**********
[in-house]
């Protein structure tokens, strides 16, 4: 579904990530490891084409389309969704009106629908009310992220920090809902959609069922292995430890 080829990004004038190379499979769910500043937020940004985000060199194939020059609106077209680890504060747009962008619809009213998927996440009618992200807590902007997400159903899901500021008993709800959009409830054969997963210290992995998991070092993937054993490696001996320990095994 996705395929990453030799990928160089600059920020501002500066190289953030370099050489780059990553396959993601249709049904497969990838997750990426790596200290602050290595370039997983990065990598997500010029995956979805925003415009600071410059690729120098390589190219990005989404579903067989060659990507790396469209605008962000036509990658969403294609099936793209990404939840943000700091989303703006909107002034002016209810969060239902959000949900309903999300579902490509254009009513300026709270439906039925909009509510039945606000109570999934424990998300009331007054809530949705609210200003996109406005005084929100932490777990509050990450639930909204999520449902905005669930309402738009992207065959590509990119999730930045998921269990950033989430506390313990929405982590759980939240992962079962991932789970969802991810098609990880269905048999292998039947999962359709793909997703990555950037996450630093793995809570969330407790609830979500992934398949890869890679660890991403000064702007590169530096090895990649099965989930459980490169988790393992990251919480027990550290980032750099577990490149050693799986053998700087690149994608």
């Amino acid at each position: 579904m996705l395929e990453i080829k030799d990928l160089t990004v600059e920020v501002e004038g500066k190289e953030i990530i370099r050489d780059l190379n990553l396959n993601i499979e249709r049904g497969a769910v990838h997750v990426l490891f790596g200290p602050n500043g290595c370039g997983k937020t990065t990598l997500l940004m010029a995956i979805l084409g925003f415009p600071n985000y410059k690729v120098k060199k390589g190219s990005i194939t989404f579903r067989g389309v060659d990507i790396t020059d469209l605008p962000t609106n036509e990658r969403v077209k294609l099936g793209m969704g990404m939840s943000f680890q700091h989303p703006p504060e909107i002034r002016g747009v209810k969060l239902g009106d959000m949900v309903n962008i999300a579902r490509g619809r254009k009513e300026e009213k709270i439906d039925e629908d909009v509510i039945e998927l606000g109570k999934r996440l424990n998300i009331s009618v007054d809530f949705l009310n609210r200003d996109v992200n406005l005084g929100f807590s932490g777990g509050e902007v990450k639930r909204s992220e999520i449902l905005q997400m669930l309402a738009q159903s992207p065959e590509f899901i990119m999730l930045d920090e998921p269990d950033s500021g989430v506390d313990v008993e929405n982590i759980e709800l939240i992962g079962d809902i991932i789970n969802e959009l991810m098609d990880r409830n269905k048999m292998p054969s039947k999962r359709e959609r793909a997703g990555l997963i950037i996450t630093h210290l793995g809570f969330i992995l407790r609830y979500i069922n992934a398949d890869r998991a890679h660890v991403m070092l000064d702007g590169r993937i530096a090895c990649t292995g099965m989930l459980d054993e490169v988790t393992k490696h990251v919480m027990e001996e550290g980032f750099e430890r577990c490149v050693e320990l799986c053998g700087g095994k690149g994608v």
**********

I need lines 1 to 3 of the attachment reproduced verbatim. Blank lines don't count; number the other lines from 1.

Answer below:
[in-house]
């Protein structure tokens, strides 16, 4: 579904990530490891084409389309969704009106629908009310992220920090809902959609069922292995430890 080829990004004038190379499979769910500043937020940004985000060199194939020059609106077209680890504060747009962008619809009213998927996440009618992200807590902007997400159903899901500021008993709800959009409830054969997963210290992995998991070092993937054993490696001996320990095994 996705395929990453030799990928160089600059920020501002500066190289953030370099050489780059990553396959993601249709049904497969990838997750990426790596200290602050290595370039997983990065990598997500010029995956979805925003415009600071410059690729120098390589190219990005989404579903067989060659990507790396469209605008962000036509990658969403294609099936793209990404939840943000700091989303703006909107002034002016209810969060239902959000949900309903999300579902490509254009009513300026709270439906039925909009509510039945606000109570999934424990998300009331007054809530949705609210200003996109406005005084929100932490777990509050990450639930909204999520449902905005669930309402738009992207065959590509990119999730930045998921269990950033989430506390313990929405982590759980939240992962079962991932789970969802991810098609990880269905048999292998039947999962359709793909997703990555950037996450630093793995809570969330407790609830979500992934398949890869890679660890991403000064702007590169530096090895990649099965989930459980490169988790393992990251919480027990550290980032750099577990490149050693799986053998700087690149994608």
């Amino acid at each position: 579904m996705l395929e990453i080829k030799d990928l160089t990004v600059e920020v501002e004038g500066k190289e953030i990530i370099r050489d780059l190379n990553l396959n993601i499979e249709r049904g497969a769910v990838h997750v990426l490891f790596g200290p602050n500043g290595c370039g997983k937020t990065t990598l997500l940004m010029a995956i979805l084409g925003f415009p600071n985000y410059k690729v120098k060199k390589g190219s990005i194939t989404f579903r067989g389309v060659d990507i790396t020059d469209l605008p962000t609106n036509e990658r969403v077209k294609l099936g793209m969704g990404m939840s943000f680890q700091h989303p703006p504060e909107i002034r002016g747009v209810k969060l239902g009106d959000m949900v309903n962008i999300a579902r490509g619809r254009k009513e300026e009213k709270i439906d039925e629908d909009v509510i039945e998927l606000g109570k999934r996440l424990n998300i009331s009618v007054d809530f949705l009310n609210r200003d996109v992200n406005l005084g929100f807590s932490g777990g509050e902007v990450k639930r909204s992220e999520i449902l905005q997400m669930l309402a738009q159903s992207p065959e590509f899901i990119m999730l930045d920090e998921p269990d950033s500021g989430v506390d313990v008993e929405n982590i759980e709800l939240i992962g079962d809902i991932i789970n969802e959009l991810m098609d990880r409830n269905k048999m292998p054969s039947k999962r359709e959609r793909a997703g990555l997963i950037i996450t630093h210290l793995g809570f969330i992995l407790r609830y979500i069922n992934a398949d890869r998991a890679h660890v991403m070092l000064d702007g590169r993937i530096a090895c990649t292995g099965m989930l459980d054993e490169v988790t393992k490696h990251v919480m027990e001996e550290g980032f750099e430890r577990c490149v050693e320990l799986c053998g700087g095994k690149g994608v």